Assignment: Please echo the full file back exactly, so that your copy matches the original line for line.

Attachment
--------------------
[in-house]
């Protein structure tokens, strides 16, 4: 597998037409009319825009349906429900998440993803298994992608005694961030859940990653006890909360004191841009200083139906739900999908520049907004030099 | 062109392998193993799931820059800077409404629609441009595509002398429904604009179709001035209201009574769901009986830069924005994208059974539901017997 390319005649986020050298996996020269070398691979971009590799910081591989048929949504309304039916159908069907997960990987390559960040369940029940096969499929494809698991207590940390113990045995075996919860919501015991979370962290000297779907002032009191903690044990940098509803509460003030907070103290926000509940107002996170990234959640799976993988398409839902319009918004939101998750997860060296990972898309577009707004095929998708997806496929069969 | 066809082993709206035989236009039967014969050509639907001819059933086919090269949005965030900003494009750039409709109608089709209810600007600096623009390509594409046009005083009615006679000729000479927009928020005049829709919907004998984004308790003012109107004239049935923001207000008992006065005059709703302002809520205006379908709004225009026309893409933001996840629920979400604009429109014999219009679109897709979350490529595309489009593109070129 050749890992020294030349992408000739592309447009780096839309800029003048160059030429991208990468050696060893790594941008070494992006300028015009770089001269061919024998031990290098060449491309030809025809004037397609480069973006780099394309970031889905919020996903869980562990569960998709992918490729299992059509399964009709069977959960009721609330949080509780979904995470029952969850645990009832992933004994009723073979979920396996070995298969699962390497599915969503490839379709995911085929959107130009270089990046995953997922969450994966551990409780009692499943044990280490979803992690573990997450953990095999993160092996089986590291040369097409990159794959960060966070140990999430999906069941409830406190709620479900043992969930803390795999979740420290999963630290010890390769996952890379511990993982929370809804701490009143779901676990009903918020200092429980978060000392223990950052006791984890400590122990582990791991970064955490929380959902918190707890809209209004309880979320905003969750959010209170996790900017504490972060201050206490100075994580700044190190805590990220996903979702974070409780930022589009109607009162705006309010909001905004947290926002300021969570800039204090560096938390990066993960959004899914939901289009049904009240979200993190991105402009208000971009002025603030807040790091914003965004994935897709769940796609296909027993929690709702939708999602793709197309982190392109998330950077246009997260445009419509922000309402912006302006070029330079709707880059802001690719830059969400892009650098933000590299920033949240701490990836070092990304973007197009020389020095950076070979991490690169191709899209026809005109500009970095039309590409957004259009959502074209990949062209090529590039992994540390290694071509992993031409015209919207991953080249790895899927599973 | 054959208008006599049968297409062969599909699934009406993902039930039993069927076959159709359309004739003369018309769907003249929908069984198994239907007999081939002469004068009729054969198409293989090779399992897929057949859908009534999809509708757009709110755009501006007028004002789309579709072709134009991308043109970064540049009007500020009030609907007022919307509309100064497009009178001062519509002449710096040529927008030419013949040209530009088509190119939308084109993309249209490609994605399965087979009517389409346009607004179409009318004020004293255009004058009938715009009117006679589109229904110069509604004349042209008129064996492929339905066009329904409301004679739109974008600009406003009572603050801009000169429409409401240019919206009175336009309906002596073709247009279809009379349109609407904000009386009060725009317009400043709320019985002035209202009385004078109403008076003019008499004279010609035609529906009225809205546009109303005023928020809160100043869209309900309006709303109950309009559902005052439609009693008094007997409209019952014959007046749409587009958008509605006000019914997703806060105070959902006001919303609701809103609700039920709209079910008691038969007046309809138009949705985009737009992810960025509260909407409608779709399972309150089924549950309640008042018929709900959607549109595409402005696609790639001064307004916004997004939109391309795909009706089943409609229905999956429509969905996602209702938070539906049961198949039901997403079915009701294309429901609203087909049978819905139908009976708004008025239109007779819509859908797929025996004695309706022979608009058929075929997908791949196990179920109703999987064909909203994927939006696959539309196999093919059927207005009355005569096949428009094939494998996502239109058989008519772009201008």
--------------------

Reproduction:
[in-house]
């Protein structure tokens, strides 16, 4: 597998037409009319825009349906429900998440993803298994992608005694961030859940990653006890909360004191841009200083139906739900999908520049907004030099 | 062109392998193993799931820059800077409404629609441009595509002398429904604009179709001035209201009574769901009986830069924005994208059974539901017997 390319005649986020050298996996020269070398691979971009590799910081591989048929949504309304039916159908069907997960990987390559960040369940029940096969499929494809698991207590940390113990045995075996919860919501015991979370962290000297779907002032009191903690044990940098509803509460003030907070103290926000509940107002996170990234959640799976993988398409839902319009918004939101998750997860060296990972898309577009707004095929998708997806496929069969 | 066809082993709206035989236009039967014969050509639907001819059933086919090269949005965030900003494009750039409709109608089709209810600007600096623009390509594409046009005083009615006679000729000479927009928020005049829709919907004998984004308790003012109107004239049935923001207000008992006065005059709703302002809520205006379908709004225009026309893409933001996840629920979400604009429109014999219009679109897709979350490529595309489009593109070129 050749890992020294030349992408000739592309447009780096839309800029003048160059030429991208990468050696060893790594941008070494992006300028015009770089001269061919024998031990290098060449491309030809025809004037397609480069973006780099394309970031889905919020996903869980562990569960998709992918490729299992059509399964009709069977959960009721609330949080509780979904995470029952969850645990009832992933004994009723073979979920396996070995298969699962390497599915969503490839379709995911085929959107130009270089990046995953997922969450994966551990409780009692499943044990280490979803992690573990997450953990095999993160092996089986590291040369097409990159794959960060966070140990999430999906069941409830406190709620479900043992969930803390795999979740420290999963630290010890390769996952890379511990993982929370809804701490009143779901676990009903918020200092429980978060000392223990950052006791984890400590122990582990791991970064955490929380959902918190707890809209209004309880979320905003969750959010209170996790900017504490972060201050206490100075994580700044190190805590990220996903979702974070409780930022589009109607009162705006309010909001905004947290926002300021969570800039204090560096938390990066993960959004899914939901289009049904009240979200993190991105402009208000971009002025603030807040790091914003965004994935897709769940796609296909027993929690709702939708999602793709197309982190392109998330950077246009997260445009419509922000309402912006302006070029330079709707880059802001690719830059969400892009650098933000590299920033949240701490990836070092990304973007197009020389020095950076070979991490690169191709899209026809005109500009970095039309590409957004259009959502074209990949062209090529590039992994540390290694071509992993031409015209919207991953080249790895899927599973 | 054959208008006599049968297409062969599909699934009406993902039930039993069927076959159709359309004739003369018309769907003249929908069984198994239907007999081939002469004068009729054969198409293989090779399992897929057949859908009534999809509708757009709110755009501006007028004002789309579709072709134009991308043109970064540049009007500020009030609907007022919307509309100064497009009178001062519509002449710096040529927008030419013949040209530009088509190119939308084109993309249209490609994605399965087979009517389409346009607004179409009318004020004293255009004058009938715009009117006679589109229904110069509604004349042209008129064996492929339905066009329904409301004679739109974008600009406003009572603050801009000169429409409401240019919206009175336009309906002596073709247009279809009379349109609407904000009386009060725009317009400043709320019985002035209202009385004078109403008076003019008499004279010609035609529906009225809205546009109303005023928020809160100043869209309900309006709303109950309009559902005052439609009693008094007997409209019952014959007046749409587009958008509605006000019914997703806060105070959902006001919303609701809103609700039920709209079910008691038969007046309809138009949705985009737009992810960025509260909407409608779709399972309150089924549950309640008042018929709900959607549109595409402005696609790639001064307004916004997004939109391309795909009706089943409609229905999956429509969905996602209702938070539906049961198949039901997403079915009701294309429901609203087909049978819905139908009976708004008025239109007779819509859908797929025996004695309706022979608009058929075929997908791949196990179920109703999987064909909203994927939006696959539309196999093919059927207005009355005569096949428009094939494998996502239109058989008519772009201008």